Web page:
We spent Christmas and a few days either side in Sakatchewan, land of -27 C days and even colder nights. But, as it turns out, little snow. Driving along Highway 1 you could see the stubble of plants sticking out of the slim white covering, giving the horizon a green-brown tinge. There was more snow in sheltered places, dry and feathery, the sort of snow that doesn’t get you wet when you fall in it as it brushes off so easily.
Coming home to Vancouver it was a different story. We missed out on being there for the almost-record snowfalls (I gather we only need another 2 cm to beat the record set in 1964), but enough remained on the ground to require lots of snow-shovelling. Maybe next year I’ll break down and get a real snow shovel with better ergonomics; my back muscles are groaning using our emergency folding one with its too-short handle. Snow at temperatures around zero C is wet and sticky, not at all feathery, and it doesn’t brush off easily. In places the snow has the choppy look of whipped egg whites that have started to break down, in others like smooth piles of icing sugar, 60 cm (2 feet) or more thick. On the roads it’s a dirty grey colour, piled high in spots, interspersed with pockets of water that can’t make it to the storm drain and pockets of ice where the sun can’t reach.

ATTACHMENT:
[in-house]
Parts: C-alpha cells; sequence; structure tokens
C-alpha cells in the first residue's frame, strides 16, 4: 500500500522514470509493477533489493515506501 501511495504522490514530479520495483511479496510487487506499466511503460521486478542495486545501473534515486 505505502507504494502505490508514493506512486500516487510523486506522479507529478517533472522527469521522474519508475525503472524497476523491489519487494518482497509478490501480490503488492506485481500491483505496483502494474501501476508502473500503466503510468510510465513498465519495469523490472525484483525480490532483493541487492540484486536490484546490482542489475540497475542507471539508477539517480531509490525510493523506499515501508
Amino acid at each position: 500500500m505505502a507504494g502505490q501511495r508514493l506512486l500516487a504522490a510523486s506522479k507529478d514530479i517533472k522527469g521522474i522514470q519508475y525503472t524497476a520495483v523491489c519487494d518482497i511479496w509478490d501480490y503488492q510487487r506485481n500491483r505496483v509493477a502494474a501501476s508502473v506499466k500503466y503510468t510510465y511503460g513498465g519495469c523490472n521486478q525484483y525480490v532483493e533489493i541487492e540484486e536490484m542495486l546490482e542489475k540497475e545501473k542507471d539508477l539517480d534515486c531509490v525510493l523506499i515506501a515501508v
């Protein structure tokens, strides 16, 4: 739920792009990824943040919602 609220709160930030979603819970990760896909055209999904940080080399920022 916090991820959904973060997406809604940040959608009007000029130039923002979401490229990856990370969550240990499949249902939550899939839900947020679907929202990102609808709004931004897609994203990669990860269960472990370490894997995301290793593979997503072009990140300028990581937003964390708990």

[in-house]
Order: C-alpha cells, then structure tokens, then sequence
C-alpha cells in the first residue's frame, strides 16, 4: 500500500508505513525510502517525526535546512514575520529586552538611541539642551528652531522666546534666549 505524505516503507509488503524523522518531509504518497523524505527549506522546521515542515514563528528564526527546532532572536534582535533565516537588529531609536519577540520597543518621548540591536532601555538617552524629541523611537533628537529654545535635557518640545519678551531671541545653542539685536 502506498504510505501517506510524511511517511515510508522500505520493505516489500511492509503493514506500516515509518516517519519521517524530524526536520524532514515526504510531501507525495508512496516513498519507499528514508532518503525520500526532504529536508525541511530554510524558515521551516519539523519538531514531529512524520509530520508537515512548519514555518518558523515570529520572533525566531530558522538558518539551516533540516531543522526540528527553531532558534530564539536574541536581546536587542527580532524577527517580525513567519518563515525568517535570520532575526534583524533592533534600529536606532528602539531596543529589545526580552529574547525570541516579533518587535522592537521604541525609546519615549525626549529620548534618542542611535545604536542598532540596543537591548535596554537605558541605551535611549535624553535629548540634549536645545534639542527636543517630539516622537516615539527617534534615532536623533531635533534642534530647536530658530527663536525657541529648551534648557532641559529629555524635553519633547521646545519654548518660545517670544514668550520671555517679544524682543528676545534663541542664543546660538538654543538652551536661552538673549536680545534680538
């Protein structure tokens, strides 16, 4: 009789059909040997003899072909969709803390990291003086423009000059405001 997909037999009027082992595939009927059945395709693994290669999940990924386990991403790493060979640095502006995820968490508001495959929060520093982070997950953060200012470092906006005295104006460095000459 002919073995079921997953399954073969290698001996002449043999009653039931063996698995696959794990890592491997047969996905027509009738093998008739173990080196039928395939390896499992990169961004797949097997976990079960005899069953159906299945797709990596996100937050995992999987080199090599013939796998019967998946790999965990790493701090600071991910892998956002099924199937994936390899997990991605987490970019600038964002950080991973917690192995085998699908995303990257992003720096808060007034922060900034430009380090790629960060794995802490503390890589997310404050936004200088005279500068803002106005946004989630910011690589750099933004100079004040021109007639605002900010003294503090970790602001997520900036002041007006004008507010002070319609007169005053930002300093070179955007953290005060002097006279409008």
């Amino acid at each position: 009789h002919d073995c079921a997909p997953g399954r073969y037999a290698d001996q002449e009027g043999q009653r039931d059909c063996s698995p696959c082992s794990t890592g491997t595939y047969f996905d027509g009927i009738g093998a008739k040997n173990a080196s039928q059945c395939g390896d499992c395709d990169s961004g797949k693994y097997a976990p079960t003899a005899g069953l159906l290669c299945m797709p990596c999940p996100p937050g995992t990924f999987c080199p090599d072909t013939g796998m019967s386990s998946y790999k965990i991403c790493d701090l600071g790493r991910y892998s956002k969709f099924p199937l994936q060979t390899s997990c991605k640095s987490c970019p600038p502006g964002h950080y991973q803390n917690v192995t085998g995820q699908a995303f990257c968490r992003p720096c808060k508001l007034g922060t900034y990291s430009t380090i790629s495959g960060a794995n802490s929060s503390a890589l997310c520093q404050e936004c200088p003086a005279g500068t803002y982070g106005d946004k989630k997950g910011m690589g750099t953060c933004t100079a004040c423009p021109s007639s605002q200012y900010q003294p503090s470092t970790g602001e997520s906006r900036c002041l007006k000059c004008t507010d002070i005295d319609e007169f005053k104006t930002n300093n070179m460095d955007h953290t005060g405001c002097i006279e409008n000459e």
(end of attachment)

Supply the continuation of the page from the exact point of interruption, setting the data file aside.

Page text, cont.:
It was the first coast to coast white Christmas since 1971, and we’re in the middle of another snowfall warning with snow forecast for the next three days (which should easily break that record). I’m glad I work from home.